Microsoft issues progress report on year 3 of multimillion dollar housing initiative
Three years after launching an affordable housing initiative, Microsoft estimates 9,200 affordable housing units are being preserved or produced.
In the same update report, the Redmond-based company said it would increase investments in land acquisition, utilize a new financing approach to acquire existing housing for conversion to middle-income housing, and provide cash grants and loans to support the regional homelessness response.
Microsoft is focusing on rentals, saying they are currently not addressing the challenges for people trying to buy homes. They also noted the COVID-19 pandemic "has exacerbated an already serious crisis of homelessness and income inequality."
Since launching its housing initiative in January 2019, Microsoft has upped its investment from $500 million to $750 million, with around $583 already disbursed. That figure includes $73 million in affordable housing investments and grants.
Addressing housing security is another part of its philanthropy. Its support of United Way King County has meant some 19,000 households have been able to avoid eviction, thanks in part to rental assistance. (United Way's research indicates 175,000 to 200,000 households in Washington are behind on rent and at risk of homelessness because of COVID-19.)
The company noted it has also joined with other employers in lobbying for housing-related policies to facilitate more construction. According to Microsoft's data science team, for the period 2011 to 2020, the number of jobs grew 30% while housing's growth was only 19%.
"Improving the housing outlook for all Washingtonians will require a comprehensive statewide strategy of strategic investments and innovative public policies to dramatically increase the number of housing units available at all levels of affordability," stated Irene Plenefisch, Microsoft's government affairs director, in a company blog.
In its update, Microsoft detailed how the $583 million of expenditures to date have been allocated among three areas of focus: homeless, low-income, and middle-income.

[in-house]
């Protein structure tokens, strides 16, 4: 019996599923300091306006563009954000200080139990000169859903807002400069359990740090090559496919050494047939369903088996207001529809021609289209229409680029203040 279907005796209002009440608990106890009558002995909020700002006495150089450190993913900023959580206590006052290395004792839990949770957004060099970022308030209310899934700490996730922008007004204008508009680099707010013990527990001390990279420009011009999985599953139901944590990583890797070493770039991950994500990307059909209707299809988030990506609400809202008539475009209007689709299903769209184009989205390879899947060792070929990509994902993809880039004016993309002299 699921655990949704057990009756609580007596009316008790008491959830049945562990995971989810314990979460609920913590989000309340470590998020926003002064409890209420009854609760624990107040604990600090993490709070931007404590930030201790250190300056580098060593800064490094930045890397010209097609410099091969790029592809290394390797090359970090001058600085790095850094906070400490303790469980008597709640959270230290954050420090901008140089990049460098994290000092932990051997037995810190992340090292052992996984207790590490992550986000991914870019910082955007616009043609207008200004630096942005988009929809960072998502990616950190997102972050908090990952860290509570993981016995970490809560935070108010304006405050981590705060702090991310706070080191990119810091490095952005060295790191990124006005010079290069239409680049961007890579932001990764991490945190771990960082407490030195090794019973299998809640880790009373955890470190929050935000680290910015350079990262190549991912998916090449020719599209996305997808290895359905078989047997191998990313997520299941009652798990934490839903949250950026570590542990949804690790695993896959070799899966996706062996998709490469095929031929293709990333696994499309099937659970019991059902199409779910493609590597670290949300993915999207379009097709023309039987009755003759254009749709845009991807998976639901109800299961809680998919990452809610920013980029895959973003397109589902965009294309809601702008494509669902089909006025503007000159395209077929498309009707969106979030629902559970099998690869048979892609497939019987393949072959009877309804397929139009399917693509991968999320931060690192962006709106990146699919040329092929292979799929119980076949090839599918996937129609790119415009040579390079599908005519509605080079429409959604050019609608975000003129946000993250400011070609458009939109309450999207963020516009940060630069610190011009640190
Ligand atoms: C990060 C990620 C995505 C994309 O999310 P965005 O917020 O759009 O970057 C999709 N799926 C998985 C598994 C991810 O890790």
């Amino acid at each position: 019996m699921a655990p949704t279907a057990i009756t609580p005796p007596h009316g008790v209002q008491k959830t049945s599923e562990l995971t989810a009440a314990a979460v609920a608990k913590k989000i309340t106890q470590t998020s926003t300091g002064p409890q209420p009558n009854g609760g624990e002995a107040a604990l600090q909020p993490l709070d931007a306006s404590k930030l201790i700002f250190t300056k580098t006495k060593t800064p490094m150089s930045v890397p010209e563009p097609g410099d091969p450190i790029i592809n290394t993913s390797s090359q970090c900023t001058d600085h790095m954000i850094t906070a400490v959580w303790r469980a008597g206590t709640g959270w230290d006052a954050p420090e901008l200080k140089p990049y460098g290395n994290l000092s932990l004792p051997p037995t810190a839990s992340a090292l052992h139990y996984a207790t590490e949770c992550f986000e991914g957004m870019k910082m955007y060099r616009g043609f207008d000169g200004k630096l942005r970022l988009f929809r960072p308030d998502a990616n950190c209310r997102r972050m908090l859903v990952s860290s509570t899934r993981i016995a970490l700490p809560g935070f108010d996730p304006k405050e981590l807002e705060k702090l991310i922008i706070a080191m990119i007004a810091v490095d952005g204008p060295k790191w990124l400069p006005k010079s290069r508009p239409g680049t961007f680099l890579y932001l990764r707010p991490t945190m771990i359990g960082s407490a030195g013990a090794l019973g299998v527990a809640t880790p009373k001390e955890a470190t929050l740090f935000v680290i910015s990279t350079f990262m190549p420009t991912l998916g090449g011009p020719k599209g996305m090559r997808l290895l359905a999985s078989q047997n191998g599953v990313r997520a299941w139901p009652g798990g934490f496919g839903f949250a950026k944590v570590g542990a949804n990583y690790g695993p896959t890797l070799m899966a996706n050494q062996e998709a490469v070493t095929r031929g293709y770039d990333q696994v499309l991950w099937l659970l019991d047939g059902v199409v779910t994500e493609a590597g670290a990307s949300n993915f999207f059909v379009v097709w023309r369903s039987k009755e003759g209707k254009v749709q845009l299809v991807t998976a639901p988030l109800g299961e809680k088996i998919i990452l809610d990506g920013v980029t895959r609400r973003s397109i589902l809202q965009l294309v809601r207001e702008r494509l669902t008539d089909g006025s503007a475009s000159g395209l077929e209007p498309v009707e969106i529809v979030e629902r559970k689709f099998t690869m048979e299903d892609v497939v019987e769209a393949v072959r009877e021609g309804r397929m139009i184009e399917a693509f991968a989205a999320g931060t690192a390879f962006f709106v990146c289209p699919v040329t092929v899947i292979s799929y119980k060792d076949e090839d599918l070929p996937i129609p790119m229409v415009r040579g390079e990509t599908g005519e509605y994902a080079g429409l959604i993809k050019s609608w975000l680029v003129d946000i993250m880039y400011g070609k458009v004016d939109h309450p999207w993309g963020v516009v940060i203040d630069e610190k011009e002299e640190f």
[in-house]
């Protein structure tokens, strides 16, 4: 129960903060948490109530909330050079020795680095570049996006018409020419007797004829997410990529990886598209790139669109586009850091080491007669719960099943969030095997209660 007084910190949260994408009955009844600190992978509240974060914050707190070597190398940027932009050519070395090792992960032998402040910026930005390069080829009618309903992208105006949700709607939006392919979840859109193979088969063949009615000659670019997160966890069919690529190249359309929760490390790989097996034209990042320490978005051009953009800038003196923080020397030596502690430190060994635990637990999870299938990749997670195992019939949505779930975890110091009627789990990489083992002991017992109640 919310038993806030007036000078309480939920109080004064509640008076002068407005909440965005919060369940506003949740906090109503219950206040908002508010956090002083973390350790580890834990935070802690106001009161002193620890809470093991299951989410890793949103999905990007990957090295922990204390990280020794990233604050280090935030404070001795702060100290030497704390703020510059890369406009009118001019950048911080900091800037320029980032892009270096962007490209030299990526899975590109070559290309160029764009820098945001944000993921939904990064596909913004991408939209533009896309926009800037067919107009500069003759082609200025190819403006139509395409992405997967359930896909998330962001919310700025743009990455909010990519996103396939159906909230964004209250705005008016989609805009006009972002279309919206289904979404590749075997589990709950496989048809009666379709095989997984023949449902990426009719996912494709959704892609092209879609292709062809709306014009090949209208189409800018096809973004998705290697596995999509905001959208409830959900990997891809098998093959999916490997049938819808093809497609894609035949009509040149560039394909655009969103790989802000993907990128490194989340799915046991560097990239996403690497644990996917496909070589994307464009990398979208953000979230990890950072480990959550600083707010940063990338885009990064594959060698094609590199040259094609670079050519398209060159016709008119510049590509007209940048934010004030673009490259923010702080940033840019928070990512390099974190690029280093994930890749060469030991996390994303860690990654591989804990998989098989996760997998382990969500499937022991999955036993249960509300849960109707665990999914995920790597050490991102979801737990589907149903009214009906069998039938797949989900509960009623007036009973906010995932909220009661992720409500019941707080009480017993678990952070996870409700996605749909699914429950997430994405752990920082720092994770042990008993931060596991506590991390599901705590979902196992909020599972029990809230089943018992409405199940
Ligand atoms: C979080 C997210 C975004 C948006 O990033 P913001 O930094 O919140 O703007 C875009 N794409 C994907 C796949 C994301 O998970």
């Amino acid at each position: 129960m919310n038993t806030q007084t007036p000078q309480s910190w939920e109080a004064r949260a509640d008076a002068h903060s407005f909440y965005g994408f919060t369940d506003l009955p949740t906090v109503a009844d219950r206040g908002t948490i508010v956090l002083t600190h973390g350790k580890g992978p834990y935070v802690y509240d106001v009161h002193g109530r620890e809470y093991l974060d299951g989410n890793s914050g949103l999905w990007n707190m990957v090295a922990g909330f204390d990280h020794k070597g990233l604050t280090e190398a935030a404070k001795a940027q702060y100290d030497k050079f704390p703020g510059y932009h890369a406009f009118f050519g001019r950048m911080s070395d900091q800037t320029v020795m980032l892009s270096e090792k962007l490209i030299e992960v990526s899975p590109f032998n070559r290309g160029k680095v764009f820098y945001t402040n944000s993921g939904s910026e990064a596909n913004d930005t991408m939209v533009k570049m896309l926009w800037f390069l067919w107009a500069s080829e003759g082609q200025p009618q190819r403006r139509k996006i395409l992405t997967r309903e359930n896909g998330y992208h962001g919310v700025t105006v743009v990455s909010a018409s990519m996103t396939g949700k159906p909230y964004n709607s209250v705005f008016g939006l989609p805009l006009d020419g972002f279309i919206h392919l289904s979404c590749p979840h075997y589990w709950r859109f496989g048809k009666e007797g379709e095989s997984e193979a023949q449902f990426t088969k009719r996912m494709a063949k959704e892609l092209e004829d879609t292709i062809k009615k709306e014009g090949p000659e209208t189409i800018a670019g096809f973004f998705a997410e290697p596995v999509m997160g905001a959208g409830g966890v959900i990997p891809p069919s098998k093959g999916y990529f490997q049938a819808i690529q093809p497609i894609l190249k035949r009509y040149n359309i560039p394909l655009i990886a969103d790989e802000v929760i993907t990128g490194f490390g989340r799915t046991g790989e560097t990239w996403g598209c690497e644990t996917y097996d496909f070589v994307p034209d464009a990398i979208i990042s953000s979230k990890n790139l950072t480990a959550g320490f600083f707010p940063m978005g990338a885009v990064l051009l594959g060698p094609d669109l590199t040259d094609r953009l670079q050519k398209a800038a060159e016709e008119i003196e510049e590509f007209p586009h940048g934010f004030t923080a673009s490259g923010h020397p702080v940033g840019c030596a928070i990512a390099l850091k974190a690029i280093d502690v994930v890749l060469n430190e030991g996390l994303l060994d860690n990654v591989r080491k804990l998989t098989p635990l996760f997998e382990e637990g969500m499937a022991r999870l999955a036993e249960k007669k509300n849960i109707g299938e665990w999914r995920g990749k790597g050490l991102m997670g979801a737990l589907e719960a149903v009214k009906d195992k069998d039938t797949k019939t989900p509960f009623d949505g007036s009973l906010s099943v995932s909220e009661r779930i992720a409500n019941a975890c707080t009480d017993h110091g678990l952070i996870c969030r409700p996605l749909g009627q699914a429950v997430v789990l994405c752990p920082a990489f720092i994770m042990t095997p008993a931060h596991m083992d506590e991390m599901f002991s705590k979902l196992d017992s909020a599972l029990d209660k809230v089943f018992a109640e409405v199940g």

"To make a difference at the scale our region requires, we need more innovative financing tools that encourage market investment in the type of housing in greatest demand - and then pairing these resources with bold policy changes at the state and municipal levels that help to address our region's growing population," the company stated.
In an effort to address the gap in funding for middle-income housing, Microsoft announced it was pioneering what it calls the Middle-Income Tax-Exempt Mezzanine program (MIT-E-Mezz), designed to help create and preserve existing middle-income housing. It is based on attracting new private investment and no public funding or capital investment from non-profit organizations or housing authorities.
"We hope the strategy will attract both traditional and new investors looking for steady investment returns with lower risk and positive community impact," noted Jane Broom, senior director of Microsoft Philanthropies.
The need for housing across income levels is not only growing, it is also becoming harder to solve, Broom stated, citing the region's fiercely competitive markets for acquiring land and real estate as a big challenge.
To illustrate the need, Microsoft developed interactive research based on housing costs and the gap in income for teachers, nurses, and first responders. A middle school teacher earning $76,000 falls well short of the estimated $131,000 needed to buy a home.
"If you don't provide housing further up the housing ladder, you're not going to be able to solve the issue of homelessness," said James Young, director of the Washington Center for Real Estate Research at the UW. Working on the supply side "is definitely the way to go," he believes.
Along with innovative financing and public policies that encourage affordability and housing development, Microsoft said the complex issue of homelessness must be addressed. It believes people living unsheltered is a humanitarian crisis for the Puget Sound region. A coordinated, regional approach to homelessness is essential, the company emphasized.
"The challenges ahead are significant," Broom acknowledged, adding, the "combination of strategic investment and well-designed public policy will provide benefits to Washingtonians today and for years to come."